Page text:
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Print Edition> Lifestyle
UPDATED: August 6, 2012 NO.32 AUGUST 9, 2012
China’s Unique Political Institution


VOTING: Villagers of Minqing County, southeastern China's Fujian Province, submit paper evaluations rating the performance of local village officials into a ballot box on November 7, 2011 (ZHANG GUOJUN) 


The author is a professor with Fudan University and senior researcher with the Center for Asian Studies of Geneva University

China boasts a large population, a vast land, a long history and a rich cultural heritage. As a result, it has unique political institutions. Every government in Chinese history has tried to cope with disasters and special challenges of an expanding population and territory in order to maintain the legitimacy of their rules. During this long history, the Chinese people have formed a distinctive political ideology. The Chinese are far-sighted and attach more importance to the whole rather than to the individual parts. They place political stability and prosperity at an important position. The prosperous dynasties of the past were all governed by strong and open-minded governments.

It is superficial to recognize only the legitimacy of governments elected by multi-party election. Chinese parties today differ from Western parties. The Chinese ruling party inherits the ruling methods of the Confucian ruling group in traditional China. It is not elected by a multi-party election system. If China pursues multi-party competition, opposing political groups will be involved in fierce competitions and the nation will fall apart. China's political situation was out of control after the 1911 revolution and the country fell into chaos as a result of multi-party competition.

Looking back on human history, most governments are legitimate because they are historically legitimate. The Chinese Governments are historically legitimate because they have always selected the most talented people to govern and reflected the popular will. This is why China has taken the lead in the world throughout thousands of years of history. The historical legitimacy of Chinese governments reflects the political wisdom of the Chinese people and forms the core competitiveness of the Chinese political system.

The Chinese political institution is also unique for its incorporation of various political rules and regulations. For example, China has adopted such political systems as the feudatory system and the system of prefectures and counties in its history, while today's China pursues the policy of "one country, two systems" and the regional autonomy system. Now the Chinese mainland has formed closer economic and trade ties with Hong Kong and Macao and have signed many economic cooperation contracts with Taiwan. In the process of its reform and opening up, China has allowed some areas to attain wealth first and then help other areas to develop. This development method has generated good effects, yet it has seldom been applied by other countries.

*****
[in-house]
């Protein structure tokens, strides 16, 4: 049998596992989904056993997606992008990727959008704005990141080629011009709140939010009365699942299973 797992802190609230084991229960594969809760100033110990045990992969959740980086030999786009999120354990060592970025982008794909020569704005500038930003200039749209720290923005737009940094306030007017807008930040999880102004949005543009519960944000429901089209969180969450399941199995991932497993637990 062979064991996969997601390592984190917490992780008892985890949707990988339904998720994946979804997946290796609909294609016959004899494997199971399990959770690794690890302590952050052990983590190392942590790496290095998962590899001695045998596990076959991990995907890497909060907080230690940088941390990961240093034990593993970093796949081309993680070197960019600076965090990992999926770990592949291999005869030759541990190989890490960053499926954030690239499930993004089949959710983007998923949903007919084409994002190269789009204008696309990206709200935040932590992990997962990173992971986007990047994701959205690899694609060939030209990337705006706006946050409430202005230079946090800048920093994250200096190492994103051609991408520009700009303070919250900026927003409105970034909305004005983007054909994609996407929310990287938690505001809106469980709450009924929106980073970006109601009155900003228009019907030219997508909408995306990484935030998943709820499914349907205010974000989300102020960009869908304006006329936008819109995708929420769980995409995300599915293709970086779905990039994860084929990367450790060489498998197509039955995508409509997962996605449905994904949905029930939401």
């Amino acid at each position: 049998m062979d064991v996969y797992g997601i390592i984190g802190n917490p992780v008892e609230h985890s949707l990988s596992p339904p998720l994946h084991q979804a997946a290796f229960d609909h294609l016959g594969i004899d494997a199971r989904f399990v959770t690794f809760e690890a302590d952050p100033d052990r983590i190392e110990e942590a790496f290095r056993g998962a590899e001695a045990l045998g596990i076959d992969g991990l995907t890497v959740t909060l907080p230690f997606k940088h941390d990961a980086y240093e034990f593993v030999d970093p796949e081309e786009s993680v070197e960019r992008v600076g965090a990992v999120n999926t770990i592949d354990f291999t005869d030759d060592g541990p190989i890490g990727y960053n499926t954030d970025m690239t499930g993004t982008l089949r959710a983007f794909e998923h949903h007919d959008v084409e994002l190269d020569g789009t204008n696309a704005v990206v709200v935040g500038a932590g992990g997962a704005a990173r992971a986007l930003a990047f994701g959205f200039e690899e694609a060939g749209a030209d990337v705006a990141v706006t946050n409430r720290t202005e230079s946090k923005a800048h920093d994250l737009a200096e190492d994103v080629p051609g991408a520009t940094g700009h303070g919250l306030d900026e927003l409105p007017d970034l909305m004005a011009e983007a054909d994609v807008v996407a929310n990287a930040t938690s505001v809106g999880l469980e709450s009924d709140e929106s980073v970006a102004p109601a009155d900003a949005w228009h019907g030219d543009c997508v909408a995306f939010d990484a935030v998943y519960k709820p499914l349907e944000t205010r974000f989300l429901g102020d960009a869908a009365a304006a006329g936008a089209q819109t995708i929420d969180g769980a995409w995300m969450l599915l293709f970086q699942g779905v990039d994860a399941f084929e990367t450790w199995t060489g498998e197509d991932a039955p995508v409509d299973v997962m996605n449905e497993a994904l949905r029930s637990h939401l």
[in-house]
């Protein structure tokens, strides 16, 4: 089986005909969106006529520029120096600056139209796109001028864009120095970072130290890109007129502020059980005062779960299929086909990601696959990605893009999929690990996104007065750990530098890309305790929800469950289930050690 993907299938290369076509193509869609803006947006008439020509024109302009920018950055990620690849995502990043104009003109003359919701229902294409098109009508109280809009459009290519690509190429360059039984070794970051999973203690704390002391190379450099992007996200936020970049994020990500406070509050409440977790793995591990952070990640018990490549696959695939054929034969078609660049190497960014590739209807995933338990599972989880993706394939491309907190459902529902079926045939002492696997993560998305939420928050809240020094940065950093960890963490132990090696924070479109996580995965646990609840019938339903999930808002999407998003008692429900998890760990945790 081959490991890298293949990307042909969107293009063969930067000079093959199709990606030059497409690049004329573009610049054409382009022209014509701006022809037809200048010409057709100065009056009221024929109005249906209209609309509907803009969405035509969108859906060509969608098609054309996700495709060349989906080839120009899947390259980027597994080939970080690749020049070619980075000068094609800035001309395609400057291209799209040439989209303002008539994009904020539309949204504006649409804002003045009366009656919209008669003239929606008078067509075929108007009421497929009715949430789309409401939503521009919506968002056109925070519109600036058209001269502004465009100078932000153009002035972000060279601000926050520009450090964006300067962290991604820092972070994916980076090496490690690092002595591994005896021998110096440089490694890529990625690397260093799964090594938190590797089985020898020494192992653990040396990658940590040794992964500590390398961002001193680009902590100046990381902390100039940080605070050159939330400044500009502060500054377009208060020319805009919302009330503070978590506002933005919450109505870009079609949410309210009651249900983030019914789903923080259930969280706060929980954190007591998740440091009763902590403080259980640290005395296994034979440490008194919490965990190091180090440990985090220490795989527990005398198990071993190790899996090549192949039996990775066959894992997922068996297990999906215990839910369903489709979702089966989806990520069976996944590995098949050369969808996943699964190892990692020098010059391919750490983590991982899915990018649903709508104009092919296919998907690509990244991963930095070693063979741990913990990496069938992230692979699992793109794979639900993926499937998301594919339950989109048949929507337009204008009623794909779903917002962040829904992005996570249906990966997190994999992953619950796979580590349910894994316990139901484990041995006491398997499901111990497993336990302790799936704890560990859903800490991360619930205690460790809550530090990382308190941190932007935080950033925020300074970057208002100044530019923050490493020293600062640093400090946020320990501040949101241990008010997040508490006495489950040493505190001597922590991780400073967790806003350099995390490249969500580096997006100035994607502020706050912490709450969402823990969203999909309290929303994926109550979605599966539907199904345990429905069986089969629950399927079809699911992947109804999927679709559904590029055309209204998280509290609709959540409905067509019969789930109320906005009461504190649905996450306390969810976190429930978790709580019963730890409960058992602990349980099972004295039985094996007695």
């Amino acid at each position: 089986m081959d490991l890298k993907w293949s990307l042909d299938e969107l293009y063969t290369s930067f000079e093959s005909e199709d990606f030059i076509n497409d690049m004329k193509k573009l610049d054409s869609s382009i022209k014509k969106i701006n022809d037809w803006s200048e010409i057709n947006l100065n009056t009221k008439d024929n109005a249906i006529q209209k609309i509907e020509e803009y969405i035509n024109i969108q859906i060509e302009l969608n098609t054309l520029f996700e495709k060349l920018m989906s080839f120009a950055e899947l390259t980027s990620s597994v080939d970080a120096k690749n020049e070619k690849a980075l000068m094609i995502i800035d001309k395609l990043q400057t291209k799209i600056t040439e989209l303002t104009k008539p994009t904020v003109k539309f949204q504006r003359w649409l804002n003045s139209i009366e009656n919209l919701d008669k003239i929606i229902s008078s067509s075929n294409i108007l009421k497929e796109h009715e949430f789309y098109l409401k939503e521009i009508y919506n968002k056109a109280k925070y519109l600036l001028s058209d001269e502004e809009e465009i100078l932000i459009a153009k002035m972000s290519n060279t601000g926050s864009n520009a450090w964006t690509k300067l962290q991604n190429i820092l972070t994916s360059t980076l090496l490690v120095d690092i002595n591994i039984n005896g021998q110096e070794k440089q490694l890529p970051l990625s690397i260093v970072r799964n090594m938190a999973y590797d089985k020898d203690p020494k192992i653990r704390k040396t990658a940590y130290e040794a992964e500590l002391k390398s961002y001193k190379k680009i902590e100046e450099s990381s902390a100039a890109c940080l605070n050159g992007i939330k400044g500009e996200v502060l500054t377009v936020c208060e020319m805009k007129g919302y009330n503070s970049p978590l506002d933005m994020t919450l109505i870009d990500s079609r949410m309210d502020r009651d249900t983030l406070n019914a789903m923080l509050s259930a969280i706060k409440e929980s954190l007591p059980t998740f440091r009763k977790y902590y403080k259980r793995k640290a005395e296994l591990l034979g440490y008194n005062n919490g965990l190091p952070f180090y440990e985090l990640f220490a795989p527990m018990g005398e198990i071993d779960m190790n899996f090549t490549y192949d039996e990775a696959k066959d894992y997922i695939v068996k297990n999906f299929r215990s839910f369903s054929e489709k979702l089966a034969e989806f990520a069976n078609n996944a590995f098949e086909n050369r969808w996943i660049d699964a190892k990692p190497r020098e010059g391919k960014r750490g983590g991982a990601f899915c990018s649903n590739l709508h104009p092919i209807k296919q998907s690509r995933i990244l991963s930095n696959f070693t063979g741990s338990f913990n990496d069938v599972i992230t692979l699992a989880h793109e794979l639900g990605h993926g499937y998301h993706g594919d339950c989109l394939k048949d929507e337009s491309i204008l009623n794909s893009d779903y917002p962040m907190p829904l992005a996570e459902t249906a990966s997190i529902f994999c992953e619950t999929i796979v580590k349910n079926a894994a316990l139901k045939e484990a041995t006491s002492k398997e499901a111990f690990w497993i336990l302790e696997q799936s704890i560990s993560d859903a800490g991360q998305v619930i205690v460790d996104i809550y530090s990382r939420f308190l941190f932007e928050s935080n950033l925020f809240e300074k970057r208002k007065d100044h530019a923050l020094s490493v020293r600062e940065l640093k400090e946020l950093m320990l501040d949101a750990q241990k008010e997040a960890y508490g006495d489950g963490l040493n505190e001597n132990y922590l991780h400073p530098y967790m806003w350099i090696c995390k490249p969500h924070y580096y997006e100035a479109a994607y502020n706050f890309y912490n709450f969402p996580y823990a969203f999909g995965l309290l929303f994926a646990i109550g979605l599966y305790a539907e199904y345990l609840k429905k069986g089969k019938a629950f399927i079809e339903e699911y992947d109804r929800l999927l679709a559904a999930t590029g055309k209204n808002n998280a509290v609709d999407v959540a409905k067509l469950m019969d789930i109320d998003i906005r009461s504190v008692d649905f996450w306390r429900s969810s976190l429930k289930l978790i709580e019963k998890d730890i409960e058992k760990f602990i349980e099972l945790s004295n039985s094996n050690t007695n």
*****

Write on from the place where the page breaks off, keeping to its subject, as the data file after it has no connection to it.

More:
In Chinese politics, the country is viewed as a whole. When one area suffers from a disaster, for instance, people from other areas will come to the rescue. China appears to be a centralized country, but in practice every reform is carried out according to local characteristics. Different places compete with each other and complement each other. For example, Shanghai, and Jiangsu and Zhejiang provinces adopt very different development models: The three elements of a modern market economy—government, market and society—function differently in the three provinces and result in different economic structures. In fact, areas of the whole country compete and cooperate with each other and combine to create China's miracle.

In short, China has learned from the West in establishing a powerful modern political system, but it also possesses a unique political culture. The combination of the two enables us to overcome populism, short-term thinking and legalism caused by Western democratic systems. As time goes by, I believe the whole world will recognize the positive influence of China's political wisdom on the future of humankind.

Email us at: zanjifang@bjreview.com

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